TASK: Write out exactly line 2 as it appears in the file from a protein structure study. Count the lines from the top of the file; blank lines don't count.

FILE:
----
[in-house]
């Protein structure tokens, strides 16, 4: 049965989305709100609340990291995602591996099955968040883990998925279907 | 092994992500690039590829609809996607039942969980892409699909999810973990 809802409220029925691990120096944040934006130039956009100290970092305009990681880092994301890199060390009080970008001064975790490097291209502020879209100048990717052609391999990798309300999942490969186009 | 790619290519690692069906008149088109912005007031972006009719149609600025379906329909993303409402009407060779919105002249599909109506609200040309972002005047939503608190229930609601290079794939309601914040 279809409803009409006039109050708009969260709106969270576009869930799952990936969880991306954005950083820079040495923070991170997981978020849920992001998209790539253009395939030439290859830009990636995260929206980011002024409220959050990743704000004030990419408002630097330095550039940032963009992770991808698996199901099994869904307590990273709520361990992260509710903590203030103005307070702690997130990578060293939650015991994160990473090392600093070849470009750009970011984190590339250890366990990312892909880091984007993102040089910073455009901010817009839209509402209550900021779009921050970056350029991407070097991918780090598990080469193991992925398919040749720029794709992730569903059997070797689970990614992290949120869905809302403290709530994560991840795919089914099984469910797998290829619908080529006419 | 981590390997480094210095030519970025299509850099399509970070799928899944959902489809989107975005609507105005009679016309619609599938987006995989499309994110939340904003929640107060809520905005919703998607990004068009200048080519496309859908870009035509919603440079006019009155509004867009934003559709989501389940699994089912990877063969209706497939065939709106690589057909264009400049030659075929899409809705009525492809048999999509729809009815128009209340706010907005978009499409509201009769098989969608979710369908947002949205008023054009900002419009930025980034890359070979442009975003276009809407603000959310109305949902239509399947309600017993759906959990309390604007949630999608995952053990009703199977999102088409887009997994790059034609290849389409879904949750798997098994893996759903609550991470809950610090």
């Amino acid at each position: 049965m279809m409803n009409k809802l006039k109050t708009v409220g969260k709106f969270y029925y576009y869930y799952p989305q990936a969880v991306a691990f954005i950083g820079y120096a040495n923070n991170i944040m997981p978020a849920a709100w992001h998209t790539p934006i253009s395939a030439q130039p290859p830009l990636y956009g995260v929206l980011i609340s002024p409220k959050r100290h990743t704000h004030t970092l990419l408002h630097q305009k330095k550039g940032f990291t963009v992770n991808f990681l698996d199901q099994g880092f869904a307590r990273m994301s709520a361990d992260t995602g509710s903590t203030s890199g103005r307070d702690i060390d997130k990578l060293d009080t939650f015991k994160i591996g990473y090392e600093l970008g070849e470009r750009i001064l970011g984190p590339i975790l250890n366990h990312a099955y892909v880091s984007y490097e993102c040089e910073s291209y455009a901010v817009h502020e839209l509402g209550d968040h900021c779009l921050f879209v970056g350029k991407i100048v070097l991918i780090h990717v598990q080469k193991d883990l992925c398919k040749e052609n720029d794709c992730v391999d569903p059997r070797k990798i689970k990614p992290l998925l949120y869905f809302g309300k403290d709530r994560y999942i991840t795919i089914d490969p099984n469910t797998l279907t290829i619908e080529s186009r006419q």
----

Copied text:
């Protein structure tokens, strides 16, 4: 049965989305709100609340990291995602591996099955968040883990998925279907 | 092994992500690039590829609809996607039942969980892409699909999810973990 809802409220029925691990120096944040934006130039956009100290970092305009990681880092994301890199060390009080970008001064975790490097291209502020879209100048990717052609391999990798309300999942490969186009 | 790619290519690692069906008149088109912005007031972006009719149609600025379906329909993303409402009407060779919105002249599909109506609200040309972002005047939503608190229930609601290079794939309601914040 279809409803009409006039109050708009969260709106969270576009869930799952990936969880991306954005950083820079040495923070991170997981978020849920992001998209790539253009395939030439290859830009990636995260929206980011002024409220959050990743704000004030990419408002630097330095550039940032963009992770991808698996199901099994869904307590990273709520361990992260509710903590203030103005307070702690997130990578060293939650015991994160990473090392600093070849470009750009970011984190590339250890366990990312892909880091984007993102040089910073455009901010817009839209509402209550900021779009921050970056350029991407070097991918780090598990080469193991992925398919040749720029794709992730569903059997070797689970990614992290949120869905809302403290709530994560991840795919089914099984469910797998290829619908080529006419 | 981590390997480094210095030519970025299509850099399509970070799928899944959902489809989107975005609507105005009679016309619609599938987006995989499309994110939340904003929640107060809520905005919703998607990004068009200048080519496309859908870009035509919603440079006019009155509004867009934003559709989501389940699994089912990877063969209706497939065939709106690589057909264009400049030659075929899409809705009525492809048999999509729809009815128009209340706010907005978009499409509201009769098989969608979710369908947002949205008023054009900002419009930025980034890359070979442009975003276009809407603000959310109305949902239509399947309600017993759906959990309390604007949630999608995952053990009703199977999102088409887009997994790059034609290849389409879904949750798997098994893996759903609550991470809950610090």